Population screening for hereditary haemochromatosis in Australia: construction and validation of a state-transition cost-effectiveness model

Barbara de Graaff, Lei Si, Amanda L. Neil, Kwang Chien Yee, Kristy Sanderson, Lyle C. Gurrin, Andrew J. Palmer

Research output: Contribution to journalArticlepeer-review

3 Citations (Scopus)
25 Downloads (Pure)


Introduction: HFE-associated haemochromatosis, the most common monogenic disorder amongst populations of northern European ancestry, is characterised by iron overload. Excess iron is stored in parenchymal tissues, leading to morbidity and mortality. Population screening programmes are likely to improve early diagnosis, thereby decreasing associated disease. Our aim was to develop and validate a health economics model of screening using utilities and costs from a haemochromatosis cohort. Methods: A state-transition model was developed with Markov states based on disease severity. Australian males (aged 30 years) and females (aged 45 years) of northern European ancestry were the target populations. The screening strategy was the status quo approach in Australia; the model was run over a lifetime horizon. Costs were estimated from the government perspective and reported in 2015 Australian dollars ($A); costs and qualityadjusted life-years (QALYs) were discounted at 5% annually. Model validity was assessed using goodness-of- fit analyses. Second-order Monte-Carlo simulation was used to account for uncertainty in multiple parameters. Results: For validity, the model reproduced mortality, life expectancy (LE) and prevalence rates in line with published data. LE for C₂8₂Y homozygote males and females were 49.9 and 40.2 years, respectively, slightly lower than population rates. Mean (95% confidence interval) QALYS were 15.7 (7.7-23.7) for males and 14.4 (6.7-22.1) for females. Mean discounted lifetime costs for C282Y homozygotes were $A22,737 (3670-85,793) for males and $A13,840 (1335-67,377) for females. Sensitivity analyses revealed discount rates and prevalence had the greatest impacts on outcomes. Conclusion: We have developed a transparent, validated health economics model of C₂8₂Y homozygote haemochromatosis. The model will be useful to decision makers to identify cost-effective screening strategies.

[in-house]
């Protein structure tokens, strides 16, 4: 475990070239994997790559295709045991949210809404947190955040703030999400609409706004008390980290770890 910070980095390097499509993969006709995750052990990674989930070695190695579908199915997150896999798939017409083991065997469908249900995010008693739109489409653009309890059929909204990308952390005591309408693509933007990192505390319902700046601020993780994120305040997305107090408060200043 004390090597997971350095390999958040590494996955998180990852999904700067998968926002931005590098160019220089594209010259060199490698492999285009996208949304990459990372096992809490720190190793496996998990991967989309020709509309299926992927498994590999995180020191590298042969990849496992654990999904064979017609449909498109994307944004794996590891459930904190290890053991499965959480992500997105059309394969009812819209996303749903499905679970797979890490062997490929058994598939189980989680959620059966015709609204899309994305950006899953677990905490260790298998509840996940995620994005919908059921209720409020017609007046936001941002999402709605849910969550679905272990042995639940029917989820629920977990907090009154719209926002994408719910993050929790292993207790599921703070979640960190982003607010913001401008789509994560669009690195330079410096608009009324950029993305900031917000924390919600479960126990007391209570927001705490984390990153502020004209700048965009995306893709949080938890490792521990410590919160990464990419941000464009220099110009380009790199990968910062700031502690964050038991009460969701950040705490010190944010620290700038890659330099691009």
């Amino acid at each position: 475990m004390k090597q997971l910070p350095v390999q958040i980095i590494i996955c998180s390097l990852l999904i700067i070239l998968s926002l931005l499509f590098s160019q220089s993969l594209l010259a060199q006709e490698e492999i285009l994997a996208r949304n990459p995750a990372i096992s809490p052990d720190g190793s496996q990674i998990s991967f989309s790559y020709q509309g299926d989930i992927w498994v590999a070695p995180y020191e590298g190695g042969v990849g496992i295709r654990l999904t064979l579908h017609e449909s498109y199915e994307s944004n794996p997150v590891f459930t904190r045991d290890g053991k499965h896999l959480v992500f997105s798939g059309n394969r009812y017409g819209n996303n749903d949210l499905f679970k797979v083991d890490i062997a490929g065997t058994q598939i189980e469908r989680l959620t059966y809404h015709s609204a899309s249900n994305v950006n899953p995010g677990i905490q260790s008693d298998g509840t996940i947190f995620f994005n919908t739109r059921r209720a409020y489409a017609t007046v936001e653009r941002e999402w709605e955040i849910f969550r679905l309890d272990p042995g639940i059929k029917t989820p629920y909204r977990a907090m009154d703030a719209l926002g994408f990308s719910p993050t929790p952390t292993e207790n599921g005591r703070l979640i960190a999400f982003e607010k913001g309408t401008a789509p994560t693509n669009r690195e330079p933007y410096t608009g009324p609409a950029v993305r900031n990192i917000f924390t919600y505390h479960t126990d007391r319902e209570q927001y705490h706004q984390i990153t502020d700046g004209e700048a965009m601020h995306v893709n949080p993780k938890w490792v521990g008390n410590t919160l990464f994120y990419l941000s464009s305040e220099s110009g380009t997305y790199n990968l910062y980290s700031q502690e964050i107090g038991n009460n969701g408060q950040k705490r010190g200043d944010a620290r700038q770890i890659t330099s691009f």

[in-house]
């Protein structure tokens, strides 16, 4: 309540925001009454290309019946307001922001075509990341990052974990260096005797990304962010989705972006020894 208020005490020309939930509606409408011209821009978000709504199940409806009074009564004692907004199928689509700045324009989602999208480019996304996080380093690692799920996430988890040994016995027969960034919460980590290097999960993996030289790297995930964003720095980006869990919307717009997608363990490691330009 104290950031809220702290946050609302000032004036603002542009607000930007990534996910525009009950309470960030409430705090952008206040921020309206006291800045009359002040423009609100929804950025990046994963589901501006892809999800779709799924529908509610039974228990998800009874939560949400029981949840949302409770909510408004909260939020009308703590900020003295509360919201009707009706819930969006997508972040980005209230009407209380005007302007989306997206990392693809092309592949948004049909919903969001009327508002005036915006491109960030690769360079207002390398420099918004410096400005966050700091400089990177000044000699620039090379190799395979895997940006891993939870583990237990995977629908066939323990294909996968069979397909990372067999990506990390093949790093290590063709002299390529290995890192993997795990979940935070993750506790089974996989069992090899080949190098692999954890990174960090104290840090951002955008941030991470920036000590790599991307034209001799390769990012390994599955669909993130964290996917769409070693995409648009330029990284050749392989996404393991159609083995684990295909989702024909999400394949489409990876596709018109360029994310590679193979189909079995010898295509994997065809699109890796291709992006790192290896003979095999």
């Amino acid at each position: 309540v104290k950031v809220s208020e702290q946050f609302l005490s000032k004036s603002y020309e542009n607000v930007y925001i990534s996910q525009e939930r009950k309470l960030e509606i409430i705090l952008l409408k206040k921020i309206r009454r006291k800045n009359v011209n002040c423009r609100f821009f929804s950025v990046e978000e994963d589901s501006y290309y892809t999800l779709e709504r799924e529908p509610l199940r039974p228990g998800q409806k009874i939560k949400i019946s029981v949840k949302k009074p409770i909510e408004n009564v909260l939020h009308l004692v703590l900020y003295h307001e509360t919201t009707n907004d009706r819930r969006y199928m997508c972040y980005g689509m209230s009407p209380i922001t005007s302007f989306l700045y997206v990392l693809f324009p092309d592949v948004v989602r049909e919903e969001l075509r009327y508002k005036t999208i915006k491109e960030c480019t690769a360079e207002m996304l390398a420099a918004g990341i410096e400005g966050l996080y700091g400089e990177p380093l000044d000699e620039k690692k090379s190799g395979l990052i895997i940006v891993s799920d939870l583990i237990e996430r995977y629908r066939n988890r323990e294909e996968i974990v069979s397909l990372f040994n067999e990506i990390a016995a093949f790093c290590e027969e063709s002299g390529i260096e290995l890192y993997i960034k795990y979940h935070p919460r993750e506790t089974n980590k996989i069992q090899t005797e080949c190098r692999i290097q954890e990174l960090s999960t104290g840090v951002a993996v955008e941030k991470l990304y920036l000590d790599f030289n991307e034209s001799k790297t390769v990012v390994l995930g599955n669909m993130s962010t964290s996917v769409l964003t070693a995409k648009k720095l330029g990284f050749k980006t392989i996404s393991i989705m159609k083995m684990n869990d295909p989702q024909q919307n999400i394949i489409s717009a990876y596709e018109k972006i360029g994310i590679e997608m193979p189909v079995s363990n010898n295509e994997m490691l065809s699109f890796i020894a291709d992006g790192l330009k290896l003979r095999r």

Original languageEnglish
Pages (from-to)37-51
Number of pages15
JournalPharmacoEconomics - Open
Issue number1
Publication statusPublished - Mar 2017
Externally publishedYes

Bibliographical note

Copyright The Author(s) 2016. This article is published with open access at Springerlink.com. Version archived for private and non-commercial use with the permission of the author/s and according to publisher conditions. For further rights please contact the publisher.


  • Iron Overload
  • C₂8₂Y Homozygote
  • Northern European Ancestry
  • Irreversible Organ Damage
  • C₂8₂Y Homozygosity


Dive into the research topics of 'Population screening for hereditary haemochromatosis in Australia: construction and validation of a state-transition cost-effectiveness model'. Together they form a unique fingerprint.

Cite this